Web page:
There is no correlation between reducing crime and oppressive policies that deny freedoms to certain people based on profiling. Profiling merely makes us feel more comfortable with our failed war on terrorism and forgotten war on drugs, street gangs, crime and even homelessness and hunger. If we can profile, we have "someone" in custody or in our sights. That makes us feel good. And isn't that what the new American order is all about? Feeling comfortable in an environment of insanity?

No. The real answer to fighting terrorism is not to lock people up based on how they look, their "profiles." The real answer to fighting and defeating the terrorists is to be smart, professional and strategic. That means we make more friends in the world, not more enemies. We don't just target anyone, because innocent people become enemies when you treat them like enemies.

My only suggestion to start winning the war on terrorism is to do the one thing we must do in order to turn all this around. Impeach President Bush. File international war crimes charges against Vice President Dick Cheney. Put them in jail. If we're going to profile, let's arrest every politician in order to end government corruption. Because right no, we are not winning the war on terrorism. We are losing the war on terrorism and the reason we are losing is that we do not have a leader ho knows how to fight this ar the right way, the successful way, the intelligent way. Bush only survives in all this because he knows how to exploit our emotions.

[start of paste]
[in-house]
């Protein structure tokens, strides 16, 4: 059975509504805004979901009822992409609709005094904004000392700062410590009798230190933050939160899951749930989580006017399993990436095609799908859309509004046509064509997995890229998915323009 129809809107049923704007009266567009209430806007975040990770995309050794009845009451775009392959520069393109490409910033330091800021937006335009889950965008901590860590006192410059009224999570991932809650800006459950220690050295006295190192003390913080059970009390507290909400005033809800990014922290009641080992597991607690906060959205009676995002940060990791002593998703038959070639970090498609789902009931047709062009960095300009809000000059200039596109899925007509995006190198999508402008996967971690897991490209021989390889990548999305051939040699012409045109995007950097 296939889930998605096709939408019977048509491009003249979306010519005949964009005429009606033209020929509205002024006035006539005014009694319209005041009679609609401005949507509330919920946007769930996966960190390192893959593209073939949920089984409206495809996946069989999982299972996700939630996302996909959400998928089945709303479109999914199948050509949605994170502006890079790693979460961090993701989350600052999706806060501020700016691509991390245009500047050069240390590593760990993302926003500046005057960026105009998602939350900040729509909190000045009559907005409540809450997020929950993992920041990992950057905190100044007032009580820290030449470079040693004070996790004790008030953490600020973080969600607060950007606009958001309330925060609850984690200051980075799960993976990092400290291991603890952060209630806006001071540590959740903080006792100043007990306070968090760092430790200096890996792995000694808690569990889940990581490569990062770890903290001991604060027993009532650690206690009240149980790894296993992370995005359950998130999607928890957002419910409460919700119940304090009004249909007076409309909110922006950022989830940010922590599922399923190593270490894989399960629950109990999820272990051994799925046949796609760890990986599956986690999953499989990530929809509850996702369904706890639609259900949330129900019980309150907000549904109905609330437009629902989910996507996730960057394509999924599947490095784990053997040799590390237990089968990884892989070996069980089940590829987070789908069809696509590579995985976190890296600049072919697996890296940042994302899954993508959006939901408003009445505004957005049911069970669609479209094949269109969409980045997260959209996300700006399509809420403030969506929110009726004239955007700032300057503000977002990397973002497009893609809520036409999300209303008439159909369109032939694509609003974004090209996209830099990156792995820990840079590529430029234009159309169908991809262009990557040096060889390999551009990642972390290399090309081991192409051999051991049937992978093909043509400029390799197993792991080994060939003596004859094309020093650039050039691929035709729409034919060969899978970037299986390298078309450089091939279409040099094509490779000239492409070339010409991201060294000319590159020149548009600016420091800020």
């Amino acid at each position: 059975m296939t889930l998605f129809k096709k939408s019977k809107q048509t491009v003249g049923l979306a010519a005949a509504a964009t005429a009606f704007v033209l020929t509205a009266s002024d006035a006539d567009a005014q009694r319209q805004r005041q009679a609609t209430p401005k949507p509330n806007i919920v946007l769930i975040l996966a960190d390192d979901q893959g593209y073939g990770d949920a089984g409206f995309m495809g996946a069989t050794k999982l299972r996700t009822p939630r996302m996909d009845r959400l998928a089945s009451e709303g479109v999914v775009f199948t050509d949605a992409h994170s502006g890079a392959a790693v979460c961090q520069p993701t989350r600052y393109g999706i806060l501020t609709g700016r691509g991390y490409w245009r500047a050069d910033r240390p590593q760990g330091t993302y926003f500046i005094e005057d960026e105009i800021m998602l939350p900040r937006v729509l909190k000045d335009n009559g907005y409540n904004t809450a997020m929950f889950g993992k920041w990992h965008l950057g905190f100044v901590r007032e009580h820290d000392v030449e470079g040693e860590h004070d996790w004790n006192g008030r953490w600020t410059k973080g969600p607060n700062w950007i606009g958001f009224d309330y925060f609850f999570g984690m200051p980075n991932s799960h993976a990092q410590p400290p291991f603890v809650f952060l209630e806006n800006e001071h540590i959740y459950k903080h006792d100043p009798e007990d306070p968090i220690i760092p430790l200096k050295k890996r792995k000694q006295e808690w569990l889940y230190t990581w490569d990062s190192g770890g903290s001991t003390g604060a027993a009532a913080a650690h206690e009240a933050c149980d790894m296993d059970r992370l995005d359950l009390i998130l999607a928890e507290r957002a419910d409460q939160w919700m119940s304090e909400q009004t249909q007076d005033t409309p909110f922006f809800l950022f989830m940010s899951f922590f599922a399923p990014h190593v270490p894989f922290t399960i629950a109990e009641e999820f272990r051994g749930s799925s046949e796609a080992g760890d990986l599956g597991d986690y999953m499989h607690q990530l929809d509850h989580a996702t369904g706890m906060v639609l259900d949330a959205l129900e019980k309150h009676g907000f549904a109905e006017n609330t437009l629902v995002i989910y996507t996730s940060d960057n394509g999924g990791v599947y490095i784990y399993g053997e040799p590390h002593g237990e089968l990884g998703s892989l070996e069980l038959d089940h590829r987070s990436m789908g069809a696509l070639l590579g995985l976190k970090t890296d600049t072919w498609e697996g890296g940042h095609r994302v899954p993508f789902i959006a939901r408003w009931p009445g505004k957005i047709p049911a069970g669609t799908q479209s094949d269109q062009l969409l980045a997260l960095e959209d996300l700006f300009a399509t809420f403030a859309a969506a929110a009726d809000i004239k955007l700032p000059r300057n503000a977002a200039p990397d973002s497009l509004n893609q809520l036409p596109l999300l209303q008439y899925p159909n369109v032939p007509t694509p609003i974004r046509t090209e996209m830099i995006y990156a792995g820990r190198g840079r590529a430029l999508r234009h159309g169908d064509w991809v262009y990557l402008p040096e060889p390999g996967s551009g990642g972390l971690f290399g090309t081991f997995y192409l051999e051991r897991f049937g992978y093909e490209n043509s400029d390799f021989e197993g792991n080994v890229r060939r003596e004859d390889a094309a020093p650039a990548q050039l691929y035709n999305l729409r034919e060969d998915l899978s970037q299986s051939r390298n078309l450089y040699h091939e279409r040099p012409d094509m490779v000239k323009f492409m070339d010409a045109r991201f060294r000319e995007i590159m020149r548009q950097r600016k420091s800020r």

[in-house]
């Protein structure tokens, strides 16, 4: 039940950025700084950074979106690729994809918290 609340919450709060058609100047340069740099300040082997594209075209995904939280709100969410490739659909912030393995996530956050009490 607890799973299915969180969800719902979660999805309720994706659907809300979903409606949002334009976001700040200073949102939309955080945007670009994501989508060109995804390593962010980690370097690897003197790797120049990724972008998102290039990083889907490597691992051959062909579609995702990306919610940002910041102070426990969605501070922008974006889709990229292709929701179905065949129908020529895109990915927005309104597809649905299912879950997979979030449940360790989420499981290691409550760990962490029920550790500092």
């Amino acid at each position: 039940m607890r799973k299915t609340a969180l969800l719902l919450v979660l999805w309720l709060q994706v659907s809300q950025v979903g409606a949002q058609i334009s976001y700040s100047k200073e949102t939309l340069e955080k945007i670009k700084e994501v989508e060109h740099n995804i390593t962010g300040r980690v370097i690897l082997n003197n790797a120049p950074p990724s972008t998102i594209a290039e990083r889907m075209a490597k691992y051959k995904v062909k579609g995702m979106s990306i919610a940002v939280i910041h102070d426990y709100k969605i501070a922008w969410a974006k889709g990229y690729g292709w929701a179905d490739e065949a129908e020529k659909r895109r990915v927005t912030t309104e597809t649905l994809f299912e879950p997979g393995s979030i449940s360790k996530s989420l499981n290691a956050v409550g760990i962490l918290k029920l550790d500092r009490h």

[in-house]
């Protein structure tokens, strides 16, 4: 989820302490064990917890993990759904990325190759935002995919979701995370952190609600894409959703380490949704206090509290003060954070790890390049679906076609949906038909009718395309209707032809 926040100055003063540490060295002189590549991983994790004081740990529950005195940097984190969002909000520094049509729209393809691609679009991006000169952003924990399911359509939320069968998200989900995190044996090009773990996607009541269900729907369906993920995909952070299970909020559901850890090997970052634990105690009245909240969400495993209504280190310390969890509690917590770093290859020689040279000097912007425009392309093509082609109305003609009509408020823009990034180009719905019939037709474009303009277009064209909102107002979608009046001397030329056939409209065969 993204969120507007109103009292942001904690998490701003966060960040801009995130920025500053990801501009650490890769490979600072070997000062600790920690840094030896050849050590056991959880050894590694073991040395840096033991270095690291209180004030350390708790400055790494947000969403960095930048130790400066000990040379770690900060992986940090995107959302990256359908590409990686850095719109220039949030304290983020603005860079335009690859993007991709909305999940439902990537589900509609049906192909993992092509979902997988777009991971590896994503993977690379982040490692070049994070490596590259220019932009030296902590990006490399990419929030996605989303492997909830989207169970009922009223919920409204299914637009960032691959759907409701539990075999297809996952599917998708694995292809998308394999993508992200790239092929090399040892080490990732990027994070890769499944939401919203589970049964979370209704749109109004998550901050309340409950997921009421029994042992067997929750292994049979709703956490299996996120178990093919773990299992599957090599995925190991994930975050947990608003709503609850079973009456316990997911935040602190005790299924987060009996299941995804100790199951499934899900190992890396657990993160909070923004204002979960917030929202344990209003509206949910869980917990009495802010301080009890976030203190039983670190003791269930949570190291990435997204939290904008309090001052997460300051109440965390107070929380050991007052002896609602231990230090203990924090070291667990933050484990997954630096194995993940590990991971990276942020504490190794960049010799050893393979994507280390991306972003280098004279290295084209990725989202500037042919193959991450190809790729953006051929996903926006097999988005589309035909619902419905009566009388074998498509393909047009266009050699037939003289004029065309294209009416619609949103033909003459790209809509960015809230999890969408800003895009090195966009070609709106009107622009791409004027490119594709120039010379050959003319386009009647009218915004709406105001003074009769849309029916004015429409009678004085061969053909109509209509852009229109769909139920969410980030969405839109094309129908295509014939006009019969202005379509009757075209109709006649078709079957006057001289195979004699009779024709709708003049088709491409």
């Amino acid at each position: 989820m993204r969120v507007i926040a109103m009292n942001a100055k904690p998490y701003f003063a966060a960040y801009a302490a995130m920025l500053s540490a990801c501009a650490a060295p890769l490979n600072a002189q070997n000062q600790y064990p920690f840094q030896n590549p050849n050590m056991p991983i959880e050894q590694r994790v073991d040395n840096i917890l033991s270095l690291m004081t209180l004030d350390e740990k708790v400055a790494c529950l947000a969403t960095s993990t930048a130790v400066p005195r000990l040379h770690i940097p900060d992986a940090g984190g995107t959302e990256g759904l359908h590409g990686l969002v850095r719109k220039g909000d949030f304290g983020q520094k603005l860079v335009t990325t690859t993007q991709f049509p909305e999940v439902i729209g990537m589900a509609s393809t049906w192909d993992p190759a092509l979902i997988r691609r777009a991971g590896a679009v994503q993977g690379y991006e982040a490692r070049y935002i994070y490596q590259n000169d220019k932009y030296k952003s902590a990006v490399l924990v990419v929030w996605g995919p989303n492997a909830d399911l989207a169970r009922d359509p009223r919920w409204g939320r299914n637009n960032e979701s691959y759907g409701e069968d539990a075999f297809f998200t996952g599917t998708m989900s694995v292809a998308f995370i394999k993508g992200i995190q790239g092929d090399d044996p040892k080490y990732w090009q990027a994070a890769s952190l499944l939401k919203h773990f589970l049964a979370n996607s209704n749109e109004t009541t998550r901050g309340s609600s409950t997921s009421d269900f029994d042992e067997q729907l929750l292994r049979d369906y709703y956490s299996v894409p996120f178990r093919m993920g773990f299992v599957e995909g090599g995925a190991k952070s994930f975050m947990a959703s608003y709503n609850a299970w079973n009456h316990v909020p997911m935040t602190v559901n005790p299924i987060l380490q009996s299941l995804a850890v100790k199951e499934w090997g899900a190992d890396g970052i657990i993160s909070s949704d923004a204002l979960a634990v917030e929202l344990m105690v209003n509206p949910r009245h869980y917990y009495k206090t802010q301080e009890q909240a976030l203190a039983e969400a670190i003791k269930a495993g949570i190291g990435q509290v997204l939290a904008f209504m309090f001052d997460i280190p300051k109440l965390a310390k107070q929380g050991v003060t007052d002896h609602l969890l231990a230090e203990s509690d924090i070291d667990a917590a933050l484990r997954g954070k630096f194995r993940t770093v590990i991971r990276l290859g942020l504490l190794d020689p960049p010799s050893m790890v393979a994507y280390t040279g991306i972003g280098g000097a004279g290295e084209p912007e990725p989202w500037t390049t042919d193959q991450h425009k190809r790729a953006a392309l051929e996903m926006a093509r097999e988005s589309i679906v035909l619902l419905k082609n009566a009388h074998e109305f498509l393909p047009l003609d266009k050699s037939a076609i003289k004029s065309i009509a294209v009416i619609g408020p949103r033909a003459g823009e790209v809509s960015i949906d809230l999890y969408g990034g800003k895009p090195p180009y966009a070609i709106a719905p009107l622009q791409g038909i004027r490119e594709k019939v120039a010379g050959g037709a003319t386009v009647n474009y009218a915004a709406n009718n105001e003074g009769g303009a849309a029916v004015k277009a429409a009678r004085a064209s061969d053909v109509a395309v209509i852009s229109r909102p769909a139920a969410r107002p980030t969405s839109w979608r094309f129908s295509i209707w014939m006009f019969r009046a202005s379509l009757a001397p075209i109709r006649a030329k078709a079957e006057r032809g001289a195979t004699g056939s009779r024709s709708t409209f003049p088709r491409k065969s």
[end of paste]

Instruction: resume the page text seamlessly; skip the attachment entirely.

"If we leave now the terrorists will win ... " Blah, blah, blah. He has no answers. He has no solutions. All he has is our fear, and his success is our fear.

-- Ray Hanania

Friday, July 13, 2007

Conrad Black and his "royal legacy" in Chicago

If anyone brought the Chicago Sun-Times to its ethical knees, it was Conrad Black. During his reign of terror, he undermined the newspapers integrity and launched vicious partisan issues campaigns that ignored journalistic principles and instead championed his pet causes.

So why are we not surprised by Black's pathetic conduct during the Federal Court room where he faces possible conviction on 16 criminal counts of fraud, tax evasion, racketeering and obstruction of justice -- things not normally associated with a "newspaper publisher," or with someone who has been "Knighted" byt he Queen -- the Queen of England, I should clarify.

Here is an Associated Press photograph of Black giving reporters the finger -- not even trying to be coy -- as he entered the Dirsken Federal Building courthouse on July 10, 2007.

Black is an idiot. He looks like a school yard bully. I remember reading a two page long column by his wife, Barbara Amiel -- a two page long column with no pictures -- arguing the most extremist view of the Middle East conflict.

Fortunately, the Chicago Sun-Times has shaken off Black at least for enough years to return to being a very prestigious and serious newspaper -- the reporters there, many my friends, deserve to work in an environment of journalistic excellence rather than under Black's black shadow.

The jury seems to be tussling with some serious issues. Charges involving tax evasion and racketeering are not always easy to sort out and they have been deliberating 11 days after saying they were having a hard time sorting through one or several of the 16 counts.

That's okay. Have faith, this jerk will get what he deserves, royally, hopefully.

-- Ray Hanania

Thursday, July 12, 2007

Am I too grumpy, or just allowing my Middle East passions to get the best of me?

Here's a great letter I received froma reader today and I think she makes some great points that I thought I should share:
Hi Ray,

I hope you don’t mind the lack of formality. The fact that you enter my living room (or at least my kitchen!) each week through your newspaper
column makes me feel as though I know you.